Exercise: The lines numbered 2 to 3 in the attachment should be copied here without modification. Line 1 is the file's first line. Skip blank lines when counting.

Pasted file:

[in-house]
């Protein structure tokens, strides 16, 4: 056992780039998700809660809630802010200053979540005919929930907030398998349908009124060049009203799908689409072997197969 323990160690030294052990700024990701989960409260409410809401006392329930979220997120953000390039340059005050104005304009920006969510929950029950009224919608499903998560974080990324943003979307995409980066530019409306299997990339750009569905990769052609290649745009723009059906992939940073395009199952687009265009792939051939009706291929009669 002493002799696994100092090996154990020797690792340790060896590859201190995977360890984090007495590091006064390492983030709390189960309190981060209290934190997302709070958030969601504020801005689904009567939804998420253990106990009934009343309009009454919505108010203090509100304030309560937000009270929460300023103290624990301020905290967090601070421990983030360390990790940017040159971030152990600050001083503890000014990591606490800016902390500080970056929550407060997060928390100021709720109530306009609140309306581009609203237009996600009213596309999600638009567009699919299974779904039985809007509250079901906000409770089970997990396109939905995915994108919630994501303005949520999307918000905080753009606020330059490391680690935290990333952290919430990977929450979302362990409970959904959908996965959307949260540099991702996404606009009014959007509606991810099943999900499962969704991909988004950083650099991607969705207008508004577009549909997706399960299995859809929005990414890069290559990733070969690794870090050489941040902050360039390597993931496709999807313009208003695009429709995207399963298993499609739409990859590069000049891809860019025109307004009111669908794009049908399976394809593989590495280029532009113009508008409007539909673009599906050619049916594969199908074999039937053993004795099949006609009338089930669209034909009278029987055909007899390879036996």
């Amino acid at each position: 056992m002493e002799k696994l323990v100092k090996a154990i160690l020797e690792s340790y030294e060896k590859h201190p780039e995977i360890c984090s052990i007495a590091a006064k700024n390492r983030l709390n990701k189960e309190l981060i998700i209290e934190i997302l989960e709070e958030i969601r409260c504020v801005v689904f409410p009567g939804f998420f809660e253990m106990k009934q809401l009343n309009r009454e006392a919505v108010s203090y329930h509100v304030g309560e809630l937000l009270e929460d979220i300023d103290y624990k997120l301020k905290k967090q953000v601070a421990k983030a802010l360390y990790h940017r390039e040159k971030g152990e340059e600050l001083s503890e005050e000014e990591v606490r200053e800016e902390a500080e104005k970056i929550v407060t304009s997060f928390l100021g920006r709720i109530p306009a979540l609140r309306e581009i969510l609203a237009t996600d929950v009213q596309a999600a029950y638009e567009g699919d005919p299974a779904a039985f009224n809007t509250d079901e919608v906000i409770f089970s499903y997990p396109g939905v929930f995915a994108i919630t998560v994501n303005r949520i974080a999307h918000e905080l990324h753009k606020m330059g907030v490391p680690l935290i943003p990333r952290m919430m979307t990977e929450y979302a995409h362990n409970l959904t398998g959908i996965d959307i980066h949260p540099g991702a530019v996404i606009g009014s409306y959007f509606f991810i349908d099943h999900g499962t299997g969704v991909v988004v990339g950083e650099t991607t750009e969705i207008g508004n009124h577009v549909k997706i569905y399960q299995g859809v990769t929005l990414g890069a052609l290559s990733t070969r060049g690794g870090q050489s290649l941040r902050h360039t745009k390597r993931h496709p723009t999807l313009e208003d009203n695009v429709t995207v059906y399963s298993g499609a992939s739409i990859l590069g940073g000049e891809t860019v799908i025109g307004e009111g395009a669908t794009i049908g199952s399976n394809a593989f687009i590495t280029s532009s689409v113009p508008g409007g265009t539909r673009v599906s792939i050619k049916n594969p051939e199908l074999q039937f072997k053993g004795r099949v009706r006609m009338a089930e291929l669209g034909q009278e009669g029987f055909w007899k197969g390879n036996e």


């Protein structure tokens, strides 16, 4: 056992780039998700809660809630802010200053979540005919929930907030398998349908009124060049009203799908689409072997197969 323990160690030294052990700024990701989960409260409410809401006392329930979220997120953000390039340059005050104005304009920006969510929950029950009224919608499903998560974080990324943003979307995409980066530019409306299997990339750009569905990769052609290649745009723009059906992939940073395009199952687009265009792939051939009706291929009669 002493002799696994100092090996154990020797690792340790060896590859201190995977360890984090007495590091006064390492983030709390189960309190981060209290934190997302709070958030969601504020801005689904009567939804998420253990106990009934009343309009009454919505108010203090509100304030309560937000009270929460300023103290624990301020905290967090601070421990983030360390990790940017040159971030152990600050001083503890000014990591606490800016902390500080970056929550407060997060928390100021709720109530306009609140309306581009609203237009996600009213596309999600638009567009699919299974779904039985809007509250079901906000409770089970997990396109939905995915994108919630994501303005949520999307918000905080753009606020330059490391680690935290990333952290919430990977929450979302362990409970959904959908996965959307949260540099991702996404606009009014959007509606991810099943999900499962969704991909988004950083650099991607969705207008508004577009549909997706399960299995859809929005990414890069290559990733070969690794870090050489941040902050360039390597993931496709999807313009208003695009429709995207399963298993499609739409990859590069000049891809860019025109307004009111669908794009049908399976394809593989590495280029532009113009508008409007539909673009599906050619049916594969199908074999039937053993004795099949006609009338089930669209034909009278029987055909007899390879036996």
């Amino acid at each position: 056992m002493e002799k696994l323990v100092k090996a154990i160690l020797e690792s340790y030294e060896k590859h201190p780039e995977i360890c984090s052990i007495a590091a006064k700024n390492r983030l709390n990701k189960e309190l981060i998700i209290e934190i997302l989960e709070e958030i969601r409260c504020v801005v689904f409410p009567g939804f998420f809660e253990m106990k009934q809401l009343n309009r009454e006392a919505v108010s203090y329930h509100v304030g309560e809630l937000l009270e929460d979220i300023d103290y624990k997120l301020k905290k967090q953000v601070a421990k983030a802010l360390y990790h940017r390039e040159k971030g152990e340059e600050l001083s503890e005050e000014e990591v606490r200053e800016e902390a500080e104005k970056i929550v407060t304009s997060f928390l100021g920006r709720i109530p306009a979540l609140r309306e581009i969510l609203a237009t996600d929950v009213q596309a999600a029950y638009e567009g699919d005919p299974a779904a039985f009224n809007t509250d079901e919608v906000i409770f089970s499903y997990p396109g939905v929930f995915a994108i919630t998560v994501n303005r949520i974080a999307h918000e905080l990324h753009k606020m330059g907030v490391p680690l935290i943003p990333r952290m919430m979307t990977e929450y979302a995409h362990n409970l959904t398998g959908i996965d959307i980066h949260p540099g991702a530019v996404i606009g009014s409306y959007f509606f991810i349908d099943h999900g499962t299997g969704v991909v988004v990339g950083e650099t991607t750009e969705i207008g508004n009124h577009v549909k997706i569905y399960q299995g859809v990769t929005l990414g890069a052609l290559s990733t070969r060049g690794g870090q050489s290649l941040r902050h360039t745009k390597r993931h496709p723009t999807l313009e208003d009203n695009v429709t995207v059906y399963s298993g499609a992939s739409i990859l590069g940073g000049e891809t860019v799908i025109g307004e009111g395009a669908t794009i049908g199952s399976n394809a593989f687009i590495t280029s532009s689409v113009p508008g409007g265009t539909r673009v599906s792939i050619k049916n594969p051939e199908l074999q039937f072997k053993g004795r099949v009706r006609m009338a089930e291929l669209g034909q009278e009669g029987f055909w007899k197969g390879n036996e």